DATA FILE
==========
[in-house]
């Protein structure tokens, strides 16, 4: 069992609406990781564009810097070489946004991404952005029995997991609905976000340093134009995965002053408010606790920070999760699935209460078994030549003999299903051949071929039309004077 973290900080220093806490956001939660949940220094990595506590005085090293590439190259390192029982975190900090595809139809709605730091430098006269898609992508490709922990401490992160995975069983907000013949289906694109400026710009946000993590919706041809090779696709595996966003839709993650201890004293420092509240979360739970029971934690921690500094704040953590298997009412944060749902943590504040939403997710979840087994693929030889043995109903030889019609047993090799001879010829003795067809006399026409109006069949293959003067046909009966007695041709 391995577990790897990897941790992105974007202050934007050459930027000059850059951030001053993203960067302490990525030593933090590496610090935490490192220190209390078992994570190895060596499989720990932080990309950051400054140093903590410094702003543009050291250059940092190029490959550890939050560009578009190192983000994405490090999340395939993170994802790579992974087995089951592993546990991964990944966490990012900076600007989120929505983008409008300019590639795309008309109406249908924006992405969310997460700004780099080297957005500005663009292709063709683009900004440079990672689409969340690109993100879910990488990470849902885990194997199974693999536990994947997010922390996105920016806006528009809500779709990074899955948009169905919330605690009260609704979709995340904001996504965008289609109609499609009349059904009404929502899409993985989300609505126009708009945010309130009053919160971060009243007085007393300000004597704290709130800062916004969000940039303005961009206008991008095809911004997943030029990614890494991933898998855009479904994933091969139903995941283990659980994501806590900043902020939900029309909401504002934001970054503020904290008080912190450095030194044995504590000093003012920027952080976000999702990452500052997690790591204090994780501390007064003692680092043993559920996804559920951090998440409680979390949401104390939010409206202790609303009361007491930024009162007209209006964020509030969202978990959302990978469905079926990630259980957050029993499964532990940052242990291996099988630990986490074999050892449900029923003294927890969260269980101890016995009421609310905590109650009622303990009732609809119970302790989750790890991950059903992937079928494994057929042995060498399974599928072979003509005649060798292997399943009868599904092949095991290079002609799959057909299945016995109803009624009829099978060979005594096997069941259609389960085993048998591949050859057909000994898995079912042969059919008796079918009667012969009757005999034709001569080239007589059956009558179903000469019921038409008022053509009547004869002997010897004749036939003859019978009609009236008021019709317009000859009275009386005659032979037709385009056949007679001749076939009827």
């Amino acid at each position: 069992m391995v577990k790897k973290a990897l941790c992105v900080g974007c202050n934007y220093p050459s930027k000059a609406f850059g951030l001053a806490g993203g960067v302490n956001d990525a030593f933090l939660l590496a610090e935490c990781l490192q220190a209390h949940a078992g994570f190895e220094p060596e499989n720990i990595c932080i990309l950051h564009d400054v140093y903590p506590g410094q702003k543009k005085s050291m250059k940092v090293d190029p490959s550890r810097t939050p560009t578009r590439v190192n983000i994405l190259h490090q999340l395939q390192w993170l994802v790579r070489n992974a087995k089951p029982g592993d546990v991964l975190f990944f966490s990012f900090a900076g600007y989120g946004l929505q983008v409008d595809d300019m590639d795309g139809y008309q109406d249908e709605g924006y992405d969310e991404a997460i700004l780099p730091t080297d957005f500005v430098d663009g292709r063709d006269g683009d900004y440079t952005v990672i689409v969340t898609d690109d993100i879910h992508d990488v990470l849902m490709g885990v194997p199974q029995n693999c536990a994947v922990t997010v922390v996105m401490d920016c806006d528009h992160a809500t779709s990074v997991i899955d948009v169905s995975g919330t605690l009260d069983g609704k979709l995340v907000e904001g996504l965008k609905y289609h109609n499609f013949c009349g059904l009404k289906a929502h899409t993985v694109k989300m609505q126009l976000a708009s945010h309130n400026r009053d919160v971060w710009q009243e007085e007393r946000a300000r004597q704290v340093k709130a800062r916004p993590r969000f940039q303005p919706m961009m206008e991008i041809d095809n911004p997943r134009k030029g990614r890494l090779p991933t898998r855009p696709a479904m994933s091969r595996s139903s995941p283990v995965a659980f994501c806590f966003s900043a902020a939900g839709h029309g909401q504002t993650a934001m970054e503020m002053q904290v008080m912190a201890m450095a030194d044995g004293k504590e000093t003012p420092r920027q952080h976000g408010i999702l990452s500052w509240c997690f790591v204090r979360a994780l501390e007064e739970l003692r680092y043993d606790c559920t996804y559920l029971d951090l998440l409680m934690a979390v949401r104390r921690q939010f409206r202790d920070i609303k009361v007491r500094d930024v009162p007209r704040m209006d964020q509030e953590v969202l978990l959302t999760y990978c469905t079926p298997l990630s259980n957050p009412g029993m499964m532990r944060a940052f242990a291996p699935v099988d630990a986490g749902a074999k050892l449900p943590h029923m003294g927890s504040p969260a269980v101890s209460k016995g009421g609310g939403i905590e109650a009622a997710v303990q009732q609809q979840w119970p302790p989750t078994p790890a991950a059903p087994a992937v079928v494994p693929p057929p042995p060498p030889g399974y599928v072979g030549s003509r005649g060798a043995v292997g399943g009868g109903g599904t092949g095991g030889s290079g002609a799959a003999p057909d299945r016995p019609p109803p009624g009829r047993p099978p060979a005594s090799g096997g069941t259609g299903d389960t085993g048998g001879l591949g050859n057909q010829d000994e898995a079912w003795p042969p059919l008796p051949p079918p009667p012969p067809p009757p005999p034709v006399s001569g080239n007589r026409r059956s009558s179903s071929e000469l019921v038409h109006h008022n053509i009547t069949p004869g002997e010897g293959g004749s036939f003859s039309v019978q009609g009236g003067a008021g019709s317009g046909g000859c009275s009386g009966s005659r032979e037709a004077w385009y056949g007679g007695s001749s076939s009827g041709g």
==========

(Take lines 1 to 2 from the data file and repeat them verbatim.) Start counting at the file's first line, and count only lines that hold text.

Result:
[in-house]
């Protein structure tokens, strides 16, 4: 069992609406990781564009810097070489946004991404952005029995997991609905976000340093134009995965002053408010606790920070999760699935209460078994030549003999299903051949071929039309004077 973290900080220093806490956001939660949940220094990595506590005085090293590439190259390192029982975190900090595809139809709605730091430098006269898609992508490709922990401490992160995975069983907000013949289906694109400026710009946000993590919706041809090779696709595996966003839709993650201890004293420092509240979360739970029971934690921690500094704040953590298997009412944060749902943590504040939403997710979840087994693929030889043995109903030889019609047993090799001879010829003795067809006399026409109006069949293959003067046909009966007695041709 391995577990790897990897941790992105974007202050934007050459930027000059850059951030001053993203960067302490990525030593933090590496610090935490490192220190209390078992994570190895060596499989720990932080990309950051400054140093903590410094702003543009050291250059940092190029490959550890939050560009578009190192983000994405490090999340395939993170994802790579992974087995089951592993546990991964990944966490990012900076600007989120929505983008409008300019590639795309008309109406249908924006992405969310997460700004780099080297957005500005663009292709063709683009900004440079990672689409969340690109993100879910990488990470849902885990194997199974693999536990994947997010922390996105920016806006528009809500779709990074899955948009169905919330605690009260609704979709995340904001996504965008289609109609499609009349059904009404929502899409993985989300609505126009708009945010309130009053919160971060009243007085007393300000004597704290709130800062916004969000940039303005961009206008991008095809911004997943030029990614890494991933898998855009479904994933091969139903995941283990659980994501806590900043902020939900029309909401504002934001970054503020904290008080912190450095030194044995504590000093003012920027952080976000999702990452500052997690790591204090994780501390007064003692680092043993559920996804559920951090998440409680979390949401104390939010409206202790609303009361007491930024009162007209209006964020509030969202978990959302990978469905079926990630259980957050029993499964532990940052242990291996099988630990986490074999050892449900029923003294927890969260269980101890016995009421609310905590109650009622303990009732609809119970302790989750790890991950059903992937079928494994057929042995060498399974599928072979003509005649060798292997399943009868599904092949095991290079002609799959057909299945016995109803009624009829099978060979005594096997069941259609389960085993048998591949050859057909000994898995079912042969059919008796079918009667012969009757005999034709001569080239007589059956009558179903000469019921038409008022053509009547004869002997010897004749036939003859019978009609009236008021019709317009000859009275009386005659032979037709385009056949007679001749076939009827």